Daylight saving time (DST), or "summer time" in Europe, is the time of the year when certain parts of the world set their clocks forward one hour during the warm season, in an attempt to "save" more daylight for evening use during the long summer days, instead of wasting it on the early morning, when people would still be sleeping.
Much of our modern technology (computers, phones, game consoles, etc.) will automatically adjust for daylight saving time. For older or analog timekeeping devices that must be manually set, the handy mnemonic "spring forward, fall back" can help you to remember that the clock moves forward come springtime, and back in the fall/autumn.
In the U.S., since 2007, daylight saving time has, by act of Congress, begun on the second Sunday of March and ended on the first Sunday of November. (So, for 2013, DST begins March 10 and ends November 2.) Typically, the time change in each case is handled at 2:00 am. That is to say, in March, the clock will go from 1:59 am to 3:00 am, while, in November, it will go from 1:59 am to 1:00 am.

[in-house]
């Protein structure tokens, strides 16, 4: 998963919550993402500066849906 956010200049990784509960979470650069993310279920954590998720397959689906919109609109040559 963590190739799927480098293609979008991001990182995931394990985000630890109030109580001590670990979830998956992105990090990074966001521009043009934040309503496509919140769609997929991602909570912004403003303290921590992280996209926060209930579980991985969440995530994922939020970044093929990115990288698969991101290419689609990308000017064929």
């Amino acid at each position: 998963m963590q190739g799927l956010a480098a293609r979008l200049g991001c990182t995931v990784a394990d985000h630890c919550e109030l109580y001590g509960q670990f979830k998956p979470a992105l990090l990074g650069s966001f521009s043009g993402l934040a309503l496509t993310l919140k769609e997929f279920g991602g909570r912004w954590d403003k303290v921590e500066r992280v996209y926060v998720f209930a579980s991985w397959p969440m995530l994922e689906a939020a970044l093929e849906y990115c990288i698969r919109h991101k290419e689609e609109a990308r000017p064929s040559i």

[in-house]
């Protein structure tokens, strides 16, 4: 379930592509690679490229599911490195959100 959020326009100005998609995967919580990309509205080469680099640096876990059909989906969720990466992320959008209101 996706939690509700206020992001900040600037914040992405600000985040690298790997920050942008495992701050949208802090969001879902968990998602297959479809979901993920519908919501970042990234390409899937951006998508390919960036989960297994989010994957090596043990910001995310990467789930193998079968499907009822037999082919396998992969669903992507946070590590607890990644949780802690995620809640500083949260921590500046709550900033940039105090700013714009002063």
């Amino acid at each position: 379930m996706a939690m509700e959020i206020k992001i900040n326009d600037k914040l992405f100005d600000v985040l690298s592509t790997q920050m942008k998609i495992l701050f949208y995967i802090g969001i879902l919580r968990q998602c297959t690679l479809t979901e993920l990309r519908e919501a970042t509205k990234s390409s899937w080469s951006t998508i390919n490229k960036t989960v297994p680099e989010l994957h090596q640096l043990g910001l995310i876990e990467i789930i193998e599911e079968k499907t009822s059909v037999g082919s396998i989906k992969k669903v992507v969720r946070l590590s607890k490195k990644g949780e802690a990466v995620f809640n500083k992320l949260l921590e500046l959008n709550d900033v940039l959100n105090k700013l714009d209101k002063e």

If you're having to set the clock on a device at any other time of year, and it's asking you whether DST should be "On" or "Off," just remember that daylight saving time was specifically conceived for the summer (hence its name, "summer time," in Europe), and so it should be "On" between March and November. Often, you'll be prompted to set this right after setting the date and time, and the default will be "Off," in which case switching it to "On" may instantly add an hour to whatever time you previously entered. This is because, when daylight saving time is "Off," we're officially operating by "standard time" instead (making daylight saving time technically the deviation from the standard). Finally, if you have one of those TVs or VCRs or whatever confusingly asking you whether "summer time" should be "In" or "Out," it's probably not made in America, so remember that "summer time in" is just a British English way of saying "daylight saving time on."